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Global Warming

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The theory of global warming states human activities have caused significant increase in the earth’s temperature over a short amount of time (Strickland Grabianowski 1).While the official definition only states that global warming is the increase in temperature of the earth’s surface, many definitions state it is caused by greenhouse gases. Greenhouse gases are gases naturally found in the earth’s atmosphere such as carbon dioxide, methane, nitrous oxide and more. In the theory, carbon dioxide is the leading contributor to the increase in temperature. The theory neglects to tell you that carbon dioxide is a part of everyday life and 93% of all carbon is found in oceans (R. Adam par 2). While humans slightly increase the natural process of global warming, they are not the direct cause of it and therefore should not do anything to prevent it.
The natural process of global warming occurs when the greenhouse gases trap unnecessary energy in the earth’s atmosphere. The unnecessary energy causes the earth’s temperature to rise and creates a warming effect (Strickland Grabianowski 1). People who believe in the theory of global warming also say since the Industrial Revolution humans have increased the amount of carbon dioxide in the in the air, which is true but the Oregon Institute of Science and Medicine had more than 170,000 scientists sign a petition saying “there is no convincing scientific evidence that human release of carbon dioxide, methane, or other greenhouse gases is causing or will, in the foreseeable future, cause catastrophic heating of the Earth’s atmosphere and disruption of the Earth’s climate.” (“Arguments Against Global” par 1).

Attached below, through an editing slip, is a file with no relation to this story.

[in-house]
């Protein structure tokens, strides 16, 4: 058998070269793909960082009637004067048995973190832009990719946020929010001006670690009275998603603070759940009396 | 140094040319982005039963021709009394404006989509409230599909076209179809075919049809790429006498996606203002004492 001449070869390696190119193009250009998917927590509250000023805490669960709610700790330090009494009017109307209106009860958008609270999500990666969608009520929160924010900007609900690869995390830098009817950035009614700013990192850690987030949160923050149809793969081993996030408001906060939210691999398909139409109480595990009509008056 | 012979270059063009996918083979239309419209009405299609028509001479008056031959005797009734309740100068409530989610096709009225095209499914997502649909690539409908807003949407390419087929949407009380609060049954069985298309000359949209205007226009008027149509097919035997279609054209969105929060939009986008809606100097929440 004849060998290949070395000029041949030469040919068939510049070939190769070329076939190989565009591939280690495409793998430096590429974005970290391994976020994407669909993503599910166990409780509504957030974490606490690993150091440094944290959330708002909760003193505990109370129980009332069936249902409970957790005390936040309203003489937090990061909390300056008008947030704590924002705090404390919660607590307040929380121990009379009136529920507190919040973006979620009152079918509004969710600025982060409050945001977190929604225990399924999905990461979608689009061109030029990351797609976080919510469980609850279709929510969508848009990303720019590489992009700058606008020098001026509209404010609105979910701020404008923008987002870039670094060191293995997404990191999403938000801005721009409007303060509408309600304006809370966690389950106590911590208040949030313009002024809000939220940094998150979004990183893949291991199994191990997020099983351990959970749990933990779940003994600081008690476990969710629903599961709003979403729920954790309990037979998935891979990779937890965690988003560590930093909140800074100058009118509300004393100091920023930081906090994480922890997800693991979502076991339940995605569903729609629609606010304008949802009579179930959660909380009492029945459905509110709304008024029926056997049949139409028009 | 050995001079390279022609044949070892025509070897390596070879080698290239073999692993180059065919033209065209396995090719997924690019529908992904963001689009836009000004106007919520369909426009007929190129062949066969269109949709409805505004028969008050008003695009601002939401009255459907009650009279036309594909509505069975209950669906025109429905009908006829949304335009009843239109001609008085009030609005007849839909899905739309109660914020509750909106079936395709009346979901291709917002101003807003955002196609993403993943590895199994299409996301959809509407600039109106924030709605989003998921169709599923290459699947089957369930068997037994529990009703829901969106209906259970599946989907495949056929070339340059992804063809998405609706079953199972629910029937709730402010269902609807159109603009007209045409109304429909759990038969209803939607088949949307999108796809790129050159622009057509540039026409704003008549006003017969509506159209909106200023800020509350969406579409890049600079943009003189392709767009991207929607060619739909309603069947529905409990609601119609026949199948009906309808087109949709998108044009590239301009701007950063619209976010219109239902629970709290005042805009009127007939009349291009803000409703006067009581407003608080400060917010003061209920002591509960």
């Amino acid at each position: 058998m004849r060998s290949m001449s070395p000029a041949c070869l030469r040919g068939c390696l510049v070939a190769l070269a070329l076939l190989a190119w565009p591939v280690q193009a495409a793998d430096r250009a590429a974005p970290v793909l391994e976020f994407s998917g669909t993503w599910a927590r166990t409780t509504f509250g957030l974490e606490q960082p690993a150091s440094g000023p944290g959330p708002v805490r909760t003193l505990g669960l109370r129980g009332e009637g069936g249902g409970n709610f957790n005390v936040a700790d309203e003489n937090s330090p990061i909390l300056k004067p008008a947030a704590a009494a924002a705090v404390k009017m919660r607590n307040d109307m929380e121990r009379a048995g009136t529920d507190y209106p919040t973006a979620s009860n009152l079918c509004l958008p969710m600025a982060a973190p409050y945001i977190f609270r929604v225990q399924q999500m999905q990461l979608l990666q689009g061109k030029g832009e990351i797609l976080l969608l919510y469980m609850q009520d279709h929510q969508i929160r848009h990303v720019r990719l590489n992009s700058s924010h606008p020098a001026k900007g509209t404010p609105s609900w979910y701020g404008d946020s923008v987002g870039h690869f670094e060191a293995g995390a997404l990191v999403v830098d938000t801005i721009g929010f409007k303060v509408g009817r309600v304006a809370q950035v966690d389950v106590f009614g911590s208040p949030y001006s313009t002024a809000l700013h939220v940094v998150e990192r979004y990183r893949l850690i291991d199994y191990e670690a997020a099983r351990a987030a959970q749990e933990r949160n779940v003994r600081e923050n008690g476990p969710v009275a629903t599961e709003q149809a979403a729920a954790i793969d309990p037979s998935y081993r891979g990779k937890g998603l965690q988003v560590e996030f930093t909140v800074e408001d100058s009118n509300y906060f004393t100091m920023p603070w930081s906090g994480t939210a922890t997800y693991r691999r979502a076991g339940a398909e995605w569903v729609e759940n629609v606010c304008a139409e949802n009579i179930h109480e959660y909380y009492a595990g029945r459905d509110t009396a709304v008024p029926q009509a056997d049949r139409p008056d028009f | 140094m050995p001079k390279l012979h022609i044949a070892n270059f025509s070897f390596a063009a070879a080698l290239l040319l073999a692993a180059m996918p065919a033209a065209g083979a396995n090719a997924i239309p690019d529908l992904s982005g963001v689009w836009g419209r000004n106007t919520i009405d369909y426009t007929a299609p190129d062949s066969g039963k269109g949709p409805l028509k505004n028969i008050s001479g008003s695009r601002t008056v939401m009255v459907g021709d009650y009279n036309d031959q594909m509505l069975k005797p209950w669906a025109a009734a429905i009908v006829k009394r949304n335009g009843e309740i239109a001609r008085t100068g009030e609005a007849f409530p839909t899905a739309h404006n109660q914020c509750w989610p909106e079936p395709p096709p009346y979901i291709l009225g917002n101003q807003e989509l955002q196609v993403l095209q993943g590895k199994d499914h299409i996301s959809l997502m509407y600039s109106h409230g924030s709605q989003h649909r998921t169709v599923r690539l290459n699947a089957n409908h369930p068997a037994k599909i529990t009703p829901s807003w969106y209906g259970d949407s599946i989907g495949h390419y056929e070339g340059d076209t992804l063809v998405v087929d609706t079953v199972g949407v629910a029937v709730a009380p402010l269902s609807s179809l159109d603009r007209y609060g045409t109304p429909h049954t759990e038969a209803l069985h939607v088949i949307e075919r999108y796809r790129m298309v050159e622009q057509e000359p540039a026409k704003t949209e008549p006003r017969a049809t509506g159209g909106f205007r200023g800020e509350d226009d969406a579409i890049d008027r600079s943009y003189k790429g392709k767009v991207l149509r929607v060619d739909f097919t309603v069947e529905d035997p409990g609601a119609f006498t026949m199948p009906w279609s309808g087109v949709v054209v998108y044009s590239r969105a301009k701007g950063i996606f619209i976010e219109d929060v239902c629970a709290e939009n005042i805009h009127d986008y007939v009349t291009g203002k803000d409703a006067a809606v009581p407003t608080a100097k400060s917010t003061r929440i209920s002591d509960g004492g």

Many scientists believe data has been collected over too short a period of time to really judge whether humans are having a direct effect on the natural process or not. People that agree with the theory of global warming say eleven out of twelve of the previous years have been ranked the highest since 1850 (Strickland Grabianowski 2). They overlook studies that show the Earth’s temperature has naturally fluctuated over a greater scale of time. For example during the years 800 AD to 1200 AD, also known as the medieval warm period, temperatures were higher than the Intergovernmental Panel on Climate Change’s worst case scenario for the Earth today. This period allowed Vikings to travel to Greenland which was uninhabitable at the time. Again in the years 5000-3000 BC, also known as the climatic optimum, when temperatures were again higher than normal, humans started building their own civilizations (“Arguments Against Global” par 5). These examples show how the Earth naturally warms for brief periods of time. They also show how humans have benefitted both times.
Since the idea of global warming emerged, there have been many efforts to stop it. These methods have been overall costly and unsuccessful. The American Policy Roundtable says, “ Reducing U.S. carbon dioxide emissions to 7 percent below 1990’s levels by the year 2012—the target set by the Kyoto Protocol—would require higher energy taxes and regulations causing the nation to lose 2.4 million jobs and $300 billion in annual economic output.” The Roundtable also says the average household income would decrease by 2,700 dollars and state tax revenues would be reduced by 93.1 billion dollars. By following the Kyoto Protocol the global temperature would be reduced only 0.14 degrees Celsius by the year 2100 (“Arguments Against Global” par 6). This means that while trying to prevent a natural cycle from happening, we would impair the lives of everyday citizens and barely have a counter effect on the process.
The natural process of global warming is not directly caused by humans. While humans may slightly speed up the process, it is a natural cycle. Humans should not do anything about it because attempts to slow the cycle have not helped. Humans should just let nature run its course, as it seems to have happened before on a larger scale. Overall, humans may slightly affect the pace of global warming; it is by no means a threat to the population. In addition, we should not do anything about it as the methods for reducing its effects are costly and ineffective.




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